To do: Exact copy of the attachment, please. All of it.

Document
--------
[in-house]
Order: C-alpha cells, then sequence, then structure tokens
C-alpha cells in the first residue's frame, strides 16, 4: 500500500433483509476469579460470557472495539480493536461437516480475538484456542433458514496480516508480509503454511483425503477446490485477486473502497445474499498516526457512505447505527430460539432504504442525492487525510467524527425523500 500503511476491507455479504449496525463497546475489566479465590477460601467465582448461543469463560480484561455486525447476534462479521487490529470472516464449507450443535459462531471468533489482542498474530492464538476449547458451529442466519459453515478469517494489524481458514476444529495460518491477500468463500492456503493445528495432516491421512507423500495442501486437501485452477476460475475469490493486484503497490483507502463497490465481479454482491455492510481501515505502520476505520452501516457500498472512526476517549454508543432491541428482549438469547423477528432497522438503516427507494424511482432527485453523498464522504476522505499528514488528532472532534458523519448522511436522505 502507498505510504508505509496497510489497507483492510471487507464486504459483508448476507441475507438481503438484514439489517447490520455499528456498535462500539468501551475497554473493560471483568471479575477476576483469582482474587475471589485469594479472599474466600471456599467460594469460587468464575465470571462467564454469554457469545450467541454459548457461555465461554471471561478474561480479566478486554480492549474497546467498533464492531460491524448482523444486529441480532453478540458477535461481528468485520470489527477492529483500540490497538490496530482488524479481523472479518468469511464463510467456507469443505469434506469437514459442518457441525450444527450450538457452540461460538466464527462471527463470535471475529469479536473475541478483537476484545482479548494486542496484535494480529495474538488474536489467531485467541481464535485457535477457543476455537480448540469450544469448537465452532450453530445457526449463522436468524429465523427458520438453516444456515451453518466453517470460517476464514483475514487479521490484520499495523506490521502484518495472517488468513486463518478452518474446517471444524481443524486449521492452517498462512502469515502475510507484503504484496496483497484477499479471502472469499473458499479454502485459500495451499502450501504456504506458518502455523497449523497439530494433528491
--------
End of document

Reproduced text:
[in-house]
Order: C-alpha cells, then sequence, then structure tokens
C-alpha cells in the first residue's frame, strides 16, 4: 500500500433483509476469579460470557472495539480493536461437516480475538484456542433458514496480516508480509503454511483425503477446490485477486473502497445474499498516526457512505447505527430460539432504504442525492487525510467524527425523500 500503511476491507455479504449496525463497546475489566479465590477460601467465582448461543469463560480484561455486525447476534462479521487490529470472516464449507450443535459462531471468533489482542498474530492464538476449547458451529442466519459453515478469517494489524481458514476444529495460518491477500468463500492456503493445528495432516491421512507423500495442501486437501485452477476460475475469490493486484503497490483507502463497490465481479454482491455492510481501515505502520476505520452501516457500498472512526476517549454508543432491541428482549438469547423477528432497522438503516427507494424511482432527485453523498464522504476522505499528514488528532472532534458523519448522511436522505 502507498505510504508505509496497510489497507483492510471487507464486504459483508448476507441475507438481503438484514439489517447490520455499528456498535462500539468501551475497554473493560471483568471479575477476576483469582482474587475471589485469594479472599474466600471456599467460594469460587468464575465470571462467564454469554457469545450467541454459548457461555465461554471471561478474561480479566478486554480492549474497546467498533464492531460491524448482523444486529441480532453478540458477535461481528468485520470489527477492529483500540490497538490496530482488524479481523472479518468469511464463510467456507469443505469434506469437514459442518457441525450444527450450538457452540461460538466464527462471527463470535471475529469479536473475541478483537476484545482479548494486542496484535494480529495474538488474536489467531485467541481464535485457535477457543476455537480448540469450544469448537465452532450453530445457526449463522436468524429465523427458520438453516444456515451453518466453517470460517476464514483475514487479521490484520499495523506490521502484518495472517488468513486463518478452518474446517471444524481443524486449521492452517498462512502469515502475510507484503504484496496483497484477499479471502472469499473458499479454502485459500495451499502450501504456504506458518502455523497449523497439530494433528491